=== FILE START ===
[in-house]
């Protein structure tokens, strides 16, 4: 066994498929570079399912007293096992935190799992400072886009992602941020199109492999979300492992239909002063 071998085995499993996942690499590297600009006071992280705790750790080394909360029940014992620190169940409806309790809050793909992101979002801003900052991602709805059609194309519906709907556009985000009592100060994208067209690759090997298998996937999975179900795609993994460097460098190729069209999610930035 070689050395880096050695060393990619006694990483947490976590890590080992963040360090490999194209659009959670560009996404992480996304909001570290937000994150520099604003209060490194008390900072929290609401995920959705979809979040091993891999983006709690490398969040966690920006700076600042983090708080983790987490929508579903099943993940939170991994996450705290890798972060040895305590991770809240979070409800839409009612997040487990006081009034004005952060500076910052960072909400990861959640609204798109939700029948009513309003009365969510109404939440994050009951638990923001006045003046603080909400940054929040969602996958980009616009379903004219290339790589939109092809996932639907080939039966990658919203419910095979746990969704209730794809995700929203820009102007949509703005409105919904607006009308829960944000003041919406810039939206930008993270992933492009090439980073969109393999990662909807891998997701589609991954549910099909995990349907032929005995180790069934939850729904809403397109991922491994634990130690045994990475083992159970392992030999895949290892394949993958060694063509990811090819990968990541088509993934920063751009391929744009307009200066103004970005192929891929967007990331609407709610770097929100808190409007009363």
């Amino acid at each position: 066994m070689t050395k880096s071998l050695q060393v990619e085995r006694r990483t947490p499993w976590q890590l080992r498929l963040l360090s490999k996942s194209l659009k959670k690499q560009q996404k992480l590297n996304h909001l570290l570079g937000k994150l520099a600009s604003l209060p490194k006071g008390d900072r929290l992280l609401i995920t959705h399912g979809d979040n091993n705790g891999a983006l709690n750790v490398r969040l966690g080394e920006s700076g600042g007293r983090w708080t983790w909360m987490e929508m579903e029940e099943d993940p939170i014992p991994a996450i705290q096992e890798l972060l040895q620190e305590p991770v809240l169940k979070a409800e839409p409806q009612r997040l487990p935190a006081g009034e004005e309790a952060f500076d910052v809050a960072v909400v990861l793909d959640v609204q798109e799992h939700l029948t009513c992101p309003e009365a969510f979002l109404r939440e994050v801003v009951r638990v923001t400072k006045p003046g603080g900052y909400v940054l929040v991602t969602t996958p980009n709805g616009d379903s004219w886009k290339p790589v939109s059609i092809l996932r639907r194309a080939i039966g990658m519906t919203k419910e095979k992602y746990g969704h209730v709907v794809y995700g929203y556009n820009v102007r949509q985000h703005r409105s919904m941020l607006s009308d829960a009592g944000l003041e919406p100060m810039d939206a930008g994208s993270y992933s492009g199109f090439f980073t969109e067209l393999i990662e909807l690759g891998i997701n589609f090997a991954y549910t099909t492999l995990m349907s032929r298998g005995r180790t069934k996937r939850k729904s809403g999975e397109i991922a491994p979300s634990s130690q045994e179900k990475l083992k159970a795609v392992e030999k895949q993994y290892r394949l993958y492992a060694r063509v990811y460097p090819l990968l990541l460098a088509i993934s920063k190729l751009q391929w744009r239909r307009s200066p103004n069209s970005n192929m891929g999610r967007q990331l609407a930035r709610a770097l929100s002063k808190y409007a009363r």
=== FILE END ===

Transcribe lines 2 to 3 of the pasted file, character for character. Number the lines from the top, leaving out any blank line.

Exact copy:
């Protein structure tokens, strides 16, 4: 066994498929570079399912007293096992935190799992400072886009992602941020199109492999979300492992239909002063 071998085995499993996942690499590297600009006071992280705790750790080394909360029940014992620190169940409806309790809050793909992101979002801003900052991602709805059609194309519906709907556009985000009592100060994208067209690759090997298998996937999975179900795609993994460097460098190729069209999610930035 070689050395880096050695060393990619006694990483947490976590890590080992963040360090490999194209659009959670560009996404992480996304909001570290937000994150520099604003209060490194008390900072929290609401995920959705979809979040091993891999983006709690490398969040966690920006700076600042983090708080983790987490929508579903099943993940939170991994996450705290890798972060040895305590991770809240979070409800839409009612997040487990006081009034004005952060500076910052960072909400990861959640609204798109939700029948009513309003009365969510109404939440994050009951638990923001006045003046603080909400940054929040969602996958980009616009379903004219290339790589939109092809996932639907080939039966990658919203419910095979746990969704209730794809995700929203820009102007949509703005409105919904607006009308829960944000003041919406810039939206930008993270992933492009090439980073969109393999990662909807891998997701589609991954549910099909995990349907032929005995180790069934939850729904809403397109991922491994634990130690045994990475083992159970392992030999895949290892394949993958060694063509990811090819990968990541088509993934920063751009391929744009307009200066103004970005192929891929967007990331609407709610770097929100808190409007009363």
């Amino acid at each position: 066994m070689t050395k880096s071998l050695q060393v990619e085995r006694r990483t947490p499993w976590q890590l080992r498929l963040l360090s490999k996942s194209l659009k959670k690499q560009q996404k992480l590297n996304h909001l570290l570079g937000k994150l520099a600009s604003l209060p490194k006071g008390d900072r929290l992280l609401i995920t959705h399912g979809d979040n091993n705790g891999a983006l709690n750790v490398r969040l966690g080394e920006s700076g600042g007293r983090w708080t983790w909360m987490e929508m579903e029940e099943d993940p939170i014992p991994a996450i705290q096992e890798l972060l040895q620190e305590p991770v809240l169940k979070a409800e839409p409806q009612r997040l487990p935190a006081g009034e004005e309790a952060f500076d910052v809050a960072v909400v990861l793909d959640v609204q798109e799992h939700l029948t009513c992101p309003e009365a969510f979002l109404r939440e994050v801003v009951r638990v923001t400072k006045p003046g603080g900052y909400v940054l929040v991602t969602t996958p980009n709805g616009d379903s004219w886009k290339p790589v939109s059609i092809l996932r639907r194309a080939i039966g990658m519906t919203k419910e095979k992602y746990g969704h209730v709907v794809y995700g929203y556009n820009v102007r949509q985000h703005r409105s919904m941020l607006s009308d829960a009592g944000l003041e919406p100060m810039d939206a930008g994208s993270y992933s492009g199109f090439f980073t969109e067209l393999i990662e909807l690759g891998i997701n589609f090997a991954y549910t099909t492999l995990m349907s032929r298998g005995r180790t069934k996937r939850k729904s809403g999975e397109i991922a491994p979300s634990s130690q045994e179900k990475l083992k159970a795609v392992e030999k895949q993994y290892r394949l993958y492992a060694r063509v990811y460097p090819l990968l990541l460098a088509i993934s920063k190729l751009q391929w744009r239909r307009s200066p103004n069209s970005n192929m891929g999610r967007q990331l609407a930035r709610a770097l929100s002063k808190y409007a009363r």